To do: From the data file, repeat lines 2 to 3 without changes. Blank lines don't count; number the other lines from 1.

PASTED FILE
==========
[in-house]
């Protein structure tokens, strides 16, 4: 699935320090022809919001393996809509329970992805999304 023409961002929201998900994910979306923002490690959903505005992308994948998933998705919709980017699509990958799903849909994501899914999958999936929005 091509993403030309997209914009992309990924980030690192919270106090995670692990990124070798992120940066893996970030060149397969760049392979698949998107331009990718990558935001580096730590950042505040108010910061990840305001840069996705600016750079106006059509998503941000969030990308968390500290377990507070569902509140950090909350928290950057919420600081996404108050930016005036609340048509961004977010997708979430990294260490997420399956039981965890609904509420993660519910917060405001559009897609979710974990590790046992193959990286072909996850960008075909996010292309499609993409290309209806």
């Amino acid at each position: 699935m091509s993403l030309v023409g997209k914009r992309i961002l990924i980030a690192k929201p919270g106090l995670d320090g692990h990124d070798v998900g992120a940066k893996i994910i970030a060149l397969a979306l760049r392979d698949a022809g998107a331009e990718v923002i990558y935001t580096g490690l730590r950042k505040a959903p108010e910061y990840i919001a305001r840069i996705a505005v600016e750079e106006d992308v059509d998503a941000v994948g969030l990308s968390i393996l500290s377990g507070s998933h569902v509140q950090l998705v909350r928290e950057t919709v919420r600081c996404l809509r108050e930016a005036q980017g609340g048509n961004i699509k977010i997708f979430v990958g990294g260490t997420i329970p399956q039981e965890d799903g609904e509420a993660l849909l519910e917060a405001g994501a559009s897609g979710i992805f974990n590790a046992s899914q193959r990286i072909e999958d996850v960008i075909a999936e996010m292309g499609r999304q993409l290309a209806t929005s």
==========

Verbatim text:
């Protein structure tokens, strides 16, 4: 699935320090022809919001393996809509329970992805999304 023409961002929201998900994910979306923002490690959903505005992308994948998933998705919709980017699509990958799903849909994501899914999958999936929005 091509993403030309997209914009992309990924980030690192919270106090995670692990990124070798992120940066893996970030060149397969760049392979698949998107331009990718990558935001580096730590950042505040108010910061990840305001840069996705600016750079106006059509998503941000969030990308968390500290377990507070569902509140950090909350928290950057919420600081996404108050930016005036609340048509961004977010997708979430990294260490997420399956039981965890609904509420993660519910917060405001559009897609979710974990590790046992193959990286072909996850960008075909996010292309499609993409290309209806």
């Amino acid at each position: 699935m091509s993403l030309v023409g997209k914009r992309i961002l990924i980030a690192k929201p919270g106090l995670d320090g692990h990124d070798v998900g992120a940066k893996i994910i970030a060149l397969a979306l760049r392979d698949a022809g998107a331009e990718v923002i990558y935001t580096g490690l730590r950042k505040a959903p108010e910061y990840i919001a305001r840069i996705a505005v600016e750079e106006d992308v059509d998503a941000v994948g969030l990308s968390i393996l500290s377990g507070s998933h569902v509140q950090l998705v909350r928290e950057t919709v919420r600081c996404l809509r108050e930016a005036q980017g609340g048509n961004i699509k977010i997708f979430v990958g990294g260490t997420i329970p399956q039981e965890d799903g609904e509420a993660l849909l519910e917060a405001g994501a559009s897609g979710i992805f974990n590790a046992s899914q193959r990286i072909e999958d996850v960008i075909a999936e996010m292309g499609r999304q993409l290309a209806t929005s």